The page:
Thus far, in the narrative of the 2016 presidential election, Donald Trump is the “unpredictable” one who will scramble the fall election. What this means in practice is that everything Trump says feeds the narrative, even if, after the most cursory examination, it doesn’t fit. And so Monday, for example, we’re told the wily Trump has shifted positions on taxes and the minimum wage, craftily moving toward Hillary Clinton’s left ahead of the general.
But the truth is that this just isn’t clear. Trump made his comments on Sunday on two shows, ABC’s This Week and NBC’s Meet the Press. On the former, Trump said he was “looking” at the minimum wage and that “people have to get more”; on the latter, he disagreed that the federal government should set a floor for the minimum wage and told host Chuck Todd that he would, in a standard bit of conservative code, “rather leave it to the states. Let the states decide.”
On taxes, he told ABC that he would negotiate with Congress and taxes on the rich will “go up a little bit,” asserting that the “wealthy are willing to pay more” and adding that “I have a feeling we may pay some more.” Later, on NBC, he clarified his position, telling Todd that taxes might have to go up relative to his proposal, which slashes tax rates for the highest earners.
Writing for the Washington Post, Greg Sargent correctly (and with some exasperation) notes that these are barely policies or proposals. They’re just vague statements—hand waving in lieu of detail to questions Trump can’t actually answer. “Taken on its own terms,” writes Sargent about Trump’s comments on taxes, “it is a declaration about what the wealthy want to do of their own accord, and merely a ‘feeling’ that something ‘may’ happen in terms of policy to make it so.”
And yet, here we are, examining Trump’s “shift,” marking it as another example of his chameleonlike politics. But there’s a problem. Even if Trump has changed his position on taxes and the minimum wage—and as of Monday, he denies he’s done either—it isn’t really a “pivot” or an “Etch A Sketch” or whatever metaphor is favored by pundits to describe the move to the general election. Insofar as these moves actually matter, it’s because they represent a shift from core commitments, or at least their de-emphasis. In the 2012 Republican primary, Mitt Romney ran as a merciless executor of conservative priorities, but in the general, he remade himself as a moderate champion of the middle class, which forced him to downplay key elements of his policy platform, like large upper-income tax cuts.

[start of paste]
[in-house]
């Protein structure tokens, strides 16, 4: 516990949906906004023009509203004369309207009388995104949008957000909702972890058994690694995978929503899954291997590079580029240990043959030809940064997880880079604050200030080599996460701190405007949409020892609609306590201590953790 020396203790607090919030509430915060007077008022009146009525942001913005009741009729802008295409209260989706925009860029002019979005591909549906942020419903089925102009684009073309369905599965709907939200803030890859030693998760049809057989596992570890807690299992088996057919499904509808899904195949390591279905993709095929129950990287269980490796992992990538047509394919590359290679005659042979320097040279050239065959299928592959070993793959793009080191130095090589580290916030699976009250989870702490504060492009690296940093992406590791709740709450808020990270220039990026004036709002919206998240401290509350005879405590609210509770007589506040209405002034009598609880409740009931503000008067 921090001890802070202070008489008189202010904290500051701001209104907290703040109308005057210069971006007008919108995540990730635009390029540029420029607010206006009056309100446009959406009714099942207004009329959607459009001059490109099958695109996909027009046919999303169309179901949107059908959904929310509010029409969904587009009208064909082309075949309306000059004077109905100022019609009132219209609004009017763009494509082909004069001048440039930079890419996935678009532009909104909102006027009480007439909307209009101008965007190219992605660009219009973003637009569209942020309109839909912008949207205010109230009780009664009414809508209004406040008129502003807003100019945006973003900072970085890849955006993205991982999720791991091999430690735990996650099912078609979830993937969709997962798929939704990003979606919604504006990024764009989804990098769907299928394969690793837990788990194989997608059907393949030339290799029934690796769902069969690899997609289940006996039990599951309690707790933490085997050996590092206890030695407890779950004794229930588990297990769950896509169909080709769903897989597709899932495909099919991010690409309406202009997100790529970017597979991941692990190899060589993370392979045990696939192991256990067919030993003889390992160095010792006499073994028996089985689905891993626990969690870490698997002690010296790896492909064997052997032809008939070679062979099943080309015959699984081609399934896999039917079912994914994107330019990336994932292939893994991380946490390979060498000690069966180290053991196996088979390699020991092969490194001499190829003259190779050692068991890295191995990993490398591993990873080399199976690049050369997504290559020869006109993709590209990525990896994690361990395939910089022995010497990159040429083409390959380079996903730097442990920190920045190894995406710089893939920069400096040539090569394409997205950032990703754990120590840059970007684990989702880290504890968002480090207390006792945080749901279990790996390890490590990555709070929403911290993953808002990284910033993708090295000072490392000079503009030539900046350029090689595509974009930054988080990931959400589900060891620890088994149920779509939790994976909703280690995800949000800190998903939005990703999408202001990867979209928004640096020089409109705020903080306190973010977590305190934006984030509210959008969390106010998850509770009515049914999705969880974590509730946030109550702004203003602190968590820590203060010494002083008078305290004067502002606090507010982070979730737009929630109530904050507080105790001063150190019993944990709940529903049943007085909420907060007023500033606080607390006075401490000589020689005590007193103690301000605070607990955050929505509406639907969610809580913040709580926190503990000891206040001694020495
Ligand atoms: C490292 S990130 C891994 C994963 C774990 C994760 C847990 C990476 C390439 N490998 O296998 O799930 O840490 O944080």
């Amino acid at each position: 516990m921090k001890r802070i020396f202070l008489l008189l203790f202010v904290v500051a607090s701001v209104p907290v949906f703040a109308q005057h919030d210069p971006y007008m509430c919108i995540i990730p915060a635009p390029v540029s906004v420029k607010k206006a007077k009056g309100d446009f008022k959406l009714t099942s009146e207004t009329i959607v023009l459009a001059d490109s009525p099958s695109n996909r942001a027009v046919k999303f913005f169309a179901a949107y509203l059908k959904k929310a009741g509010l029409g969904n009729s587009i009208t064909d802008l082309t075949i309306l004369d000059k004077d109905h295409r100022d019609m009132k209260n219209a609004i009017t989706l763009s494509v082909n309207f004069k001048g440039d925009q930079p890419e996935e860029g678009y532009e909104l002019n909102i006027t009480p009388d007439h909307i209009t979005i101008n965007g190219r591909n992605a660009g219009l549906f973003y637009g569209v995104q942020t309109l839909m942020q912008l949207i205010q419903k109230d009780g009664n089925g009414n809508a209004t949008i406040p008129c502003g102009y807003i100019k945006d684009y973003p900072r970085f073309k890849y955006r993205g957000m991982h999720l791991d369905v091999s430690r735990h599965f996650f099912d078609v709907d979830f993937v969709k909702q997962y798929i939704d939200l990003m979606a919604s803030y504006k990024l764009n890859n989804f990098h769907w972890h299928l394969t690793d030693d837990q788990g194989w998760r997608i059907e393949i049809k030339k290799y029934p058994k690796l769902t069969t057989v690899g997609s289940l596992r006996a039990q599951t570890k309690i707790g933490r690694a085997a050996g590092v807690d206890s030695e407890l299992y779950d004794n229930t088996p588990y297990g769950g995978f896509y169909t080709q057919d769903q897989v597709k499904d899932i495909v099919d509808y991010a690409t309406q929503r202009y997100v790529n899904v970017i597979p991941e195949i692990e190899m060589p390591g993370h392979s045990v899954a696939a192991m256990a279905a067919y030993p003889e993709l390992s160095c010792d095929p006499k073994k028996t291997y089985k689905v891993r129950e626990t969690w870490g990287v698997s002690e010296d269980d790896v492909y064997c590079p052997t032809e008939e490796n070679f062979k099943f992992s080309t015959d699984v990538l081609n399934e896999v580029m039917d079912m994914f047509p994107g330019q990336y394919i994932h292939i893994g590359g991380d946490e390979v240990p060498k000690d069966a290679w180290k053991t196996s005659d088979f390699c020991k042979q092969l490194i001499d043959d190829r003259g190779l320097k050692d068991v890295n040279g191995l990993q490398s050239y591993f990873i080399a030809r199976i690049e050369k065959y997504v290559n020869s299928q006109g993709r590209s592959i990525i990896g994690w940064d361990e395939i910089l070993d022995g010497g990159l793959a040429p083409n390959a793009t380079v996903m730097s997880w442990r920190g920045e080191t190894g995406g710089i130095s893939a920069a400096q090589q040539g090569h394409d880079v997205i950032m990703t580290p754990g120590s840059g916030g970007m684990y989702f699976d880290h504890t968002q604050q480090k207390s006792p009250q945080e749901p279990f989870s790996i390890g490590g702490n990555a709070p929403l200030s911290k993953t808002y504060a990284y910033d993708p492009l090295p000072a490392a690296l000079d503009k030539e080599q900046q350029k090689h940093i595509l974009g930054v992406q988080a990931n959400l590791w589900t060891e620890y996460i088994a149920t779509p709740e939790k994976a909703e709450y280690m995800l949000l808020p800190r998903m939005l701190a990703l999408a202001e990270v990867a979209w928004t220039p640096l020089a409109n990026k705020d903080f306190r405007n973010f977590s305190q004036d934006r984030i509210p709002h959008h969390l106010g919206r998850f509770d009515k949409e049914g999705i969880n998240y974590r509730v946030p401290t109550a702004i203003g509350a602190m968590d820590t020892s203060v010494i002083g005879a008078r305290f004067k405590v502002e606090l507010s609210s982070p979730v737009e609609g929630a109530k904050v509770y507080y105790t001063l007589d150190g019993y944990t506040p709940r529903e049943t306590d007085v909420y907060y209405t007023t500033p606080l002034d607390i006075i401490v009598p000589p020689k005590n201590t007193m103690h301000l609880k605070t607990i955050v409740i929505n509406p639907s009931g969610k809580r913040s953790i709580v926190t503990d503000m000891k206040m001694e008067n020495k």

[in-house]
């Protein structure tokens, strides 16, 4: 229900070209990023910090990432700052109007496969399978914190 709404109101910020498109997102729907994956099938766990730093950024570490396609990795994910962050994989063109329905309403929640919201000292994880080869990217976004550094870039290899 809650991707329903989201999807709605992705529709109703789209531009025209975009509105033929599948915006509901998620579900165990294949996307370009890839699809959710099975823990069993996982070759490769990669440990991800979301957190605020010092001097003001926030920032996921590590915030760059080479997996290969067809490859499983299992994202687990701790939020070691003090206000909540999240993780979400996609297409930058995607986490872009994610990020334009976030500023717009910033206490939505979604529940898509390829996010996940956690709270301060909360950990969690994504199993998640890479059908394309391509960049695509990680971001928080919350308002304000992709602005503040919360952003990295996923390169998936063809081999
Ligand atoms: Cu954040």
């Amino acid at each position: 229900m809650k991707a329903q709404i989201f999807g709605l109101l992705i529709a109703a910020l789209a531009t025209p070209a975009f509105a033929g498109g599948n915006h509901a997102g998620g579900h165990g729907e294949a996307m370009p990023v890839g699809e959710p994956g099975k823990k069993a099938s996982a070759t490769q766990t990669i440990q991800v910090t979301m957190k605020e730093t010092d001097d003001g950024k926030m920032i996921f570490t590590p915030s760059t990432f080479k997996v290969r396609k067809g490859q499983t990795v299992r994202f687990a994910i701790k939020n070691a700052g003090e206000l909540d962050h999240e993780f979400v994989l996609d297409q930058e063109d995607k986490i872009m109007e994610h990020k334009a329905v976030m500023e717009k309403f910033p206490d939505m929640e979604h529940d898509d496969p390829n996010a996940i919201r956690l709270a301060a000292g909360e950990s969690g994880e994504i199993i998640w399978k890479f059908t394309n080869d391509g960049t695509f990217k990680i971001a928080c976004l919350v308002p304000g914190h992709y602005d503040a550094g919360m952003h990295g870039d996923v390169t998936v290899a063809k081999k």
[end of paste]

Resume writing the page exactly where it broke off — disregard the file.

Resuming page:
For Trump, both tax cuts and the minimum wage are beside the point. They weren’t the focus of his campaign or the reason he won support from a decisive plurality of Republican primary voters. Trump, in fact, has never shown any commitment to conservative spending policies. (It’s why House speaker and leading Republican ideologue Paul Ryan is reluctant to back him for the White House.) If he’s jettisoned them, it’s not because he’s a political shapeshifter so much as it’s because he just doesn’t care.
The real test of Trump’s ability to shift to a general election is whether he can make his core principles palatable to a broad audience, or at least obscure them enough to escape scrutiny. And yes, Trump has core principles.
If there’s one constant in Trump’s rhetoric, from his role in the “birther” movement five years ago to his present campaign, it’s his nativism, his anti-Muslim attitudes, his assorted flavors of bigotry. His opening campaign gambit was mass deportation coupled with a wall along the Mexican border—a position he still holds. Later that fall, he bolstered his intra–Republican Party popularity with a call to ban Muslims from the United States. He boosts racists on social media, is friendly (or at least not hostile) to real-life white supremacists, and has refused to disavow anti-Semitic attacks from his online supporters. Even now, after winning the GOP nomination, he indulges misogyny and misogynistic attacks.
In the 10 months since he launched his campaign for president, Trump has showed the extent to which bigotry sits at the center of his persona. And if he’s going to shapeshift for a general audience, he needs to obscure it. Thus far, there’s no evidence he can. On Thursday, the Republican presidential nominee appeared on Fox News with Bill O’Reilly, where he delivered a message to Vicente Fox, the former Mexican president. “Yeah,” he said, “get your money ready, ’cause you’re going to pay for the wall.” When your campaign is all affect and attitude, what is there to pivot away from but yourself?